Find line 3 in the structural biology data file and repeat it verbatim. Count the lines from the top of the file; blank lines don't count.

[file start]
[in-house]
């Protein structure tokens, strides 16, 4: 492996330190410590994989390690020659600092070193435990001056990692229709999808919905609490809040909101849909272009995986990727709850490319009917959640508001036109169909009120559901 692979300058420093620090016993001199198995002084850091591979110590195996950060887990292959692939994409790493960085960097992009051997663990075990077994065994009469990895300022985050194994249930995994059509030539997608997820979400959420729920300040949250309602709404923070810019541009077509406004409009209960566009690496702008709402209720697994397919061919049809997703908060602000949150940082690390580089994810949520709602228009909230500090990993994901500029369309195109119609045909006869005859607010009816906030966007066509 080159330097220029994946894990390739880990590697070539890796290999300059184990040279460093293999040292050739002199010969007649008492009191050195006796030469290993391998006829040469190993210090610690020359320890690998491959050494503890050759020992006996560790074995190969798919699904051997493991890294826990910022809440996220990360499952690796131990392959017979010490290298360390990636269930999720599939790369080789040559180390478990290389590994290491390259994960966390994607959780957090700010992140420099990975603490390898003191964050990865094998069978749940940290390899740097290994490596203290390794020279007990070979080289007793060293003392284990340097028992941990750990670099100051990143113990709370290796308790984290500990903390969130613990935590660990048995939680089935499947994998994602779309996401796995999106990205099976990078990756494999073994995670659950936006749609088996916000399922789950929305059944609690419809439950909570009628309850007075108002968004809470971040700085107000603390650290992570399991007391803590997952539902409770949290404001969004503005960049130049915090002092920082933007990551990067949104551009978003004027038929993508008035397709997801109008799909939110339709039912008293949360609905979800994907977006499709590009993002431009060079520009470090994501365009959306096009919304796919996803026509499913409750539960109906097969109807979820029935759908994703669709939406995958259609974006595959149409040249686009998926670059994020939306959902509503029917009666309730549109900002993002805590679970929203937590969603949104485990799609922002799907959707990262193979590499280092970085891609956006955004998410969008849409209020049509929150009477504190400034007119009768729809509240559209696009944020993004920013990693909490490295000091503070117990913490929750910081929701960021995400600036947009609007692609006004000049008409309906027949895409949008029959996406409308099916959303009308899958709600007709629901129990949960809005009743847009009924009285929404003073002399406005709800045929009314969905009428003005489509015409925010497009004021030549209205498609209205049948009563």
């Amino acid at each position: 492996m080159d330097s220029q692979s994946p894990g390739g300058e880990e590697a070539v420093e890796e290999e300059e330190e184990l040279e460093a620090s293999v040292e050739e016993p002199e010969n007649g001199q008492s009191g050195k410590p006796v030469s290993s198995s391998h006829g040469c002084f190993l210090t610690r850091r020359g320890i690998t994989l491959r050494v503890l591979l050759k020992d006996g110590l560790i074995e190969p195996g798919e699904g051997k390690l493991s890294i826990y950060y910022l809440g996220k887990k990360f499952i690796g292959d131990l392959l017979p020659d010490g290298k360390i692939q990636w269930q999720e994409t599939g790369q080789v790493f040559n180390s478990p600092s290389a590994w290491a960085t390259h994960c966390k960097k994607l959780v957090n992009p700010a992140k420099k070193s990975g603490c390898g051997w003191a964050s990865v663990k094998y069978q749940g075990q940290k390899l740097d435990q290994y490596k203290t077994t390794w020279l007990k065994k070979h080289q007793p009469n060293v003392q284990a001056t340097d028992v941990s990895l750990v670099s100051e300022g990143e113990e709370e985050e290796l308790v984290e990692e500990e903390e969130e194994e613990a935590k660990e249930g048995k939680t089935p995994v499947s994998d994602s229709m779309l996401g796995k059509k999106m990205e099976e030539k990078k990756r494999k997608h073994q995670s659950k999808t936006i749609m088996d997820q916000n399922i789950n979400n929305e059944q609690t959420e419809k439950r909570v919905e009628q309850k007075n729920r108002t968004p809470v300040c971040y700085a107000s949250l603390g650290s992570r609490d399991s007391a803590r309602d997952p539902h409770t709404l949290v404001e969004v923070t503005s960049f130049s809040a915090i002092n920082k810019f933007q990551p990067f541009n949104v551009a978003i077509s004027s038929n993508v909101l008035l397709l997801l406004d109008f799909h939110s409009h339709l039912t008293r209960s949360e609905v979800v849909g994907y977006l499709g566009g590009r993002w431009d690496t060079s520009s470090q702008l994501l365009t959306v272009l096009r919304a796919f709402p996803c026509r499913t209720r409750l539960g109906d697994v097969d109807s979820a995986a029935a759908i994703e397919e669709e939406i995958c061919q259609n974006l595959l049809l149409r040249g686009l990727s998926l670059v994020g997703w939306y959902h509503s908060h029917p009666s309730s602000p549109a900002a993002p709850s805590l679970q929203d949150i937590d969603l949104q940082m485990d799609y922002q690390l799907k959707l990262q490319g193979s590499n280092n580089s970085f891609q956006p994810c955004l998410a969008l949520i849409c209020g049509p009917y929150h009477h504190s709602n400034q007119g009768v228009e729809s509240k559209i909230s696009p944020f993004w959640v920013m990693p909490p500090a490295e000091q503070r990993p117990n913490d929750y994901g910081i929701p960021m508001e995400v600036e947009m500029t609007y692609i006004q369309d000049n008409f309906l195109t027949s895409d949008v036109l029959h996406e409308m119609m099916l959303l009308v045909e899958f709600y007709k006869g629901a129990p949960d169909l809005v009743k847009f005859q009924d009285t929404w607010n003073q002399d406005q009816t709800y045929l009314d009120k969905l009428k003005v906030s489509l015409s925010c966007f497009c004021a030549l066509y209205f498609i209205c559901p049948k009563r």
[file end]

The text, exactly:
């Amino acid at each position: 492996m080159d330097s220029q692979s994946p894990g390739g300058e880990e590697a070539v420093e890796e290999e300059e330190e184990l040279e460093a620090s293999v040292e050739e016993p002199e010969n007649g001199q008492s009191g050195k410590p006796v030469s290993s198995s391998h006829g040469c002084f190993l210090t610690r850091r020359g320890i690998t994989l491959r050494v503890l591979l050759k020992d006996g110590l560790i074995e190969p195996g798919e699904g051997k390690l493991s890294i826990y950060y910022l809440g996220k887990k990360f499952i690796g292959d131990l392959l017979p020659d010490g290298k360390i692939q990636w269930q999720e994409t599939g790369q080789v790493f040559n180390s478990p600092s290389a590994w290491a960085t390259h994960c966390k960097k994607l959780v957090n992009p700010a992140k420099k070193s990975g603490c390898g051997w003191a964050s990865v663990k094998y069978q749940g075990q940290k390899l740097d435990q290994y490596k203290t077994t390794w020279l007990k065994k070979h080289q007793p009469n060293v003392q284990a001056t340097d028992v941990s990895l750990v670099s100051e300022g990143e113990e709370e985050e290796l308790v984290e990692e500990e903390e969130e194994e613990a935590k660990e249930g048995k939680t089935p995994v499947s994998d994602s229709m779309l996401g796995k059509k999106m990205e099976e030539k990078k990756r494999k997608h073994q995670s659950k999808t936006i749609m088996d997820q916000n399922i789950n979400n929305e059944q609690t959420e419809k439950r909570v919905e009628q309850k007075n729920r108002t968004p809470v300040c971040y700085a107000s949250l603390g650290s992570r609490d399991s007391a803590r309602d997952p539902h409770t709404l949290v404001e969004v923070t503005s960049f130049s809040a915090i002092n920082k810019f933007q990551p990067f541009n949104v551009a978003i077509s004027s038929n993508v909101l008035l397709l997801l406004d109008f799909h939110s409009h339709l039912t008293r209960s949360e609905v979800v849909g994907y977006l499709g566009g590009r993002w431009d690496t060079s520009s470090q702008l994501l365009t959306v272009l096009r919304a796919f709402p996803c026509r499913t209720r409750l539960g109906d697994v097969d109807s979820a995986a029935a759908i994703e397919e669709e939406i995958c061919q259609n974006l595959l049809l149409r040249g686009l990727s998926l670059v994020g997703w939306y959902h509503s908060h029917p009666s309730s602000p549109a900002a993002p709850s805590l679970q929203d949150i937590d969603l949104q940082m485990d799609y922002q690390l799907k959707l990262q490319g193979s590499n280092n580089s970085f891609q956006p994810c955004l998410a969008l949520i849409c209020g049509p009917y929150h009477h504190s709602n400034q007119g009768v228009e729809s509240k559209i909230s696009p944020f993004w959640v920013m990693p909490p500090a490295e000091q503070r990993p117990n913490d929750y994901g910081i929701p960021m508001e995400v600036e947009m500029t609007y692609i006004q369309d000049n008409f309906l195109t027949s895409d949008v036109l029959h996406e409308m119609m099916l959303l009308v045909e899958f709600y007709k006869g629901a129990p949960d169909l809005v009743k847009f005859q009924d009285t929404w607010n003073q002399d406005q009816t709800y045929l009314d009120k969905l009428k003005v906030s489509l015409s925010c966007f497009c004021a030549l066509y209205f498609i209205c559901p049948k009563r």